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The Bank of Canada’s rate hike strategy worked, CPI growth slowed again in August | Anue Juheng-International Political Economy

The Bank of Canada’s rate hike strategy worked, CPI growth slowed again in August | Anue Juheng-International Political Economy
The Bank of Canada’s rate hike strategy worked, CPI growth slowed again in August | Anue Juheng-International Political Economy

Affected by falling gasoline prices, Canada’s inflation rate in August announced on Tuesday (20th) fell for the second consecutive month, beating market expectations. There is also breathing room for monetary policy.

Statistics Canada (Statistics Canada) data released on Tuesday showed that the consumer price index (CPI) rose 7% in August, not only lower than market expectations of 7.3%, but also lower than the previous value of 7.6% in July and 40 in June. A new high of 8.1%. Excluding the volatile core CPI, annual growth in August fell to 5.8% from 6.1% in July, while the 0.3% drop was the largest since the early days of the coronavirus outbreak.

On a monthly basis, Canada’s CPI in August increased by -0.3%, the market expected -0.1%, and the previous value in July was 0.1%; the core CPI increased by 0%, compared with the previous value of 0.5%. In addition, the average of the Bank of Canada’s three key inflation measures eased to 5.2% from a revised record high of 5.4% in July.

Gasoline, housing prices fall as inflation-cooling contributors

The authorities said the slowdown in CPI growth this time was mainly due to a drop in gasoline prices and a slowdown in the housing index, but inflation data for August was still well above the central bank’s 2% target. It is worth noting that Canada’s food price index in August increased by 10.8% year-on-year, the largest increase since August 1981.

But prices are still rising faster than wages, with average Canadian wages rising 5.4% in August from a year earlier, and authorities said the gap was smaller in August than in July, despite a decline in the purchasing power of Canadian consumers.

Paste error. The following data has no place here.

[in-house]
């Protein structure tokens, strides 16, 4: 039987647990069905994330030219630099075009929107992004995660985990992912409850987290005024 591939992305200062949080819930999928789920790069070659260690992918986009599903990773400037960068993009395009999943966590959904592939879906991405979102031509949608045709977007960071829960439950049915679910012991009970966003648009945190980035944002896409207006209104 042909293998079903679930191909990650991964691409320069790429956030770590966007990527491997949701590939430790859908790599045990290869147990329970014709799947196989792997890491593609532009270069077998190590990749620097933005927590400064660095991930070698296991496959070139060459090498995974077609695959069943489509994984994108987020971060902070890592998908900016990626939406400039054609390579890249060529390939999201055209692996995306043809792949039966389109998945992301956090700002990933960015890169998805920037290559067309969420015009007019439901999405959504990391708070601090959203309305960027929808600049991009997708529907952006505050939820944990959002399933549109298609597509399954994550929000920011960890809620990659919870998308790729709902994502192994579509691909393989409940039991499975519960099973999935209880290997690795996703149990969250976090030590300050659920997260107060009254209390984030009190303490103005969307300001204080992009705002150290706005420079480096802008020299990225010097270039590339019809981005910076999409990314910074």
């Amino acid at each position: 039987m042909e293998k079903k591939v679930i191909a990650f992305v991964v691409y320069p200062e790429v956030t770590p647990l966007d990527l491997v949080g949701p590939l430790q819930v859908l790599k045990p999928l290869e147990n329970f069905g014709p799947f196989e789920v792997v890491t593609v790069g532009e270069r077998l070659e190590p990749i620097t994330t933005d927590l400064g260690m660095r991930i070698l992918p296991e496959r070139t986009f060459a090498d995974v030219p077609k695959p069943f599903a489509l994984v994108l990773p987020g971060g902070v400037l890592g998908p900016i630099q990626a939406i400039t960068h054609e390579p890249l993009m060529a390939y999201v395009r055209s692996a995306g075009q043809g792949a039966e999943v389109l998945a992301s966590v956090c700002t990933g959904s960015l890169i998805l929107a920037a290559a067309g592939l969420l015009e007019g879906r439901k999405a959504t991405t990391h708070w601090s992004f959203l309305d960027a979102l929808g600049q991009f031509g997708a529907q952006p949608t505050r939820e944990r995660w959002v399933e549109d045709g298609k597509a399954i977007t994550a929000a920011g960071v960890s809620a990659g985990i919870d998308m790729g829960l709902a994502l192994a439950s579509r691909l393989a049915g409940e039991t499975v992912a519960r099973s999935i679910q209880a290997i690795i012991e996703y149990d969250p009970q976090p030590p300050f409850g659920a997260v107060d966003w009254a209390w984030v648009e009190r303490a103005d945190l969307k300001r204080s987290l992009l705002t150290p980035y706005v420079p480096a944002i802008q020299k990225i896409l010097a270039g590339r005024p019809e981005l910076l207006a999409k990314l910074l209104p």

In addition, recent economic data shows that the Canadian economy has slowed sharply from a strong first half of the year. Employment levels unexpectedly fell for a third straight month in August, the unemployment rate rose to 5.4% from a record low of 4.9%, and economic growth has stalled since April.

Future rate hikes are expected to slow

While the August inflation data is unlikely to derail the Bank of Canada’s bets on further rate hikes in the coming weeks, the slowdown in inflation suggests the central bank’s early rate hikes are cooling the economy, with demand slowing enough to defuse price pressures quickly, while There is no need to raise interest rates significantly to put interest rates into restrictive territory.

The Bank of Canada raised interest rates by another 3 yards (75 basis points) two weeks ago, following an unexpected 4-yard (100 basis point) hike in July, to 3.25%, the most aggressive rate hike the central bank has ever raised. In one cycle, the central bank has raised its policy rate by 300 basis points in just 6 months, and the cooling of inflation this time seems to reveal that the central bank’s policy is working, easing the pressure on future rate hikes. Market analysts believe that a small rate hike by the Bank of Canada may be the best option now.

Expert opinion

Michael Greenberg, senior vice president and portfolio manager at Franklin Templeton Investment Solutions, said the August inflation data could signal to the Bank of Canada that rate hikes are starting to work, but are nowhere near the target, but reduce the risk of a sharp hike in October. , however, the central bank has more to do.

Andrew Kelvin, Canada strategist at TD Securities, said that from the Bank of Canada’s perspective, this is still a high-inflation environment, and interest rates appear to be constrained at the moment, so the safest thing to do is to slow the pace of rate hikes and focus on the evolution of inflation expectations.

Bloomberg economist Andrew Husby believes that falling inflation in Canada is not enough to stop the central bank from raising interest rates further, but strengthening the central bank’s rate of interest rate hikes is expected to be slower than during the summer, coupled with the third consecutive decline in employment in August and the Unemployment has climbed and the Bank of Canada is expected to raise rates by 2 yards (50 basis points) at its October rate meeting.

Tags: Bank Canadas rate hike strategy worked CPI growth slowed August Anue JuhengInternational Political Economy

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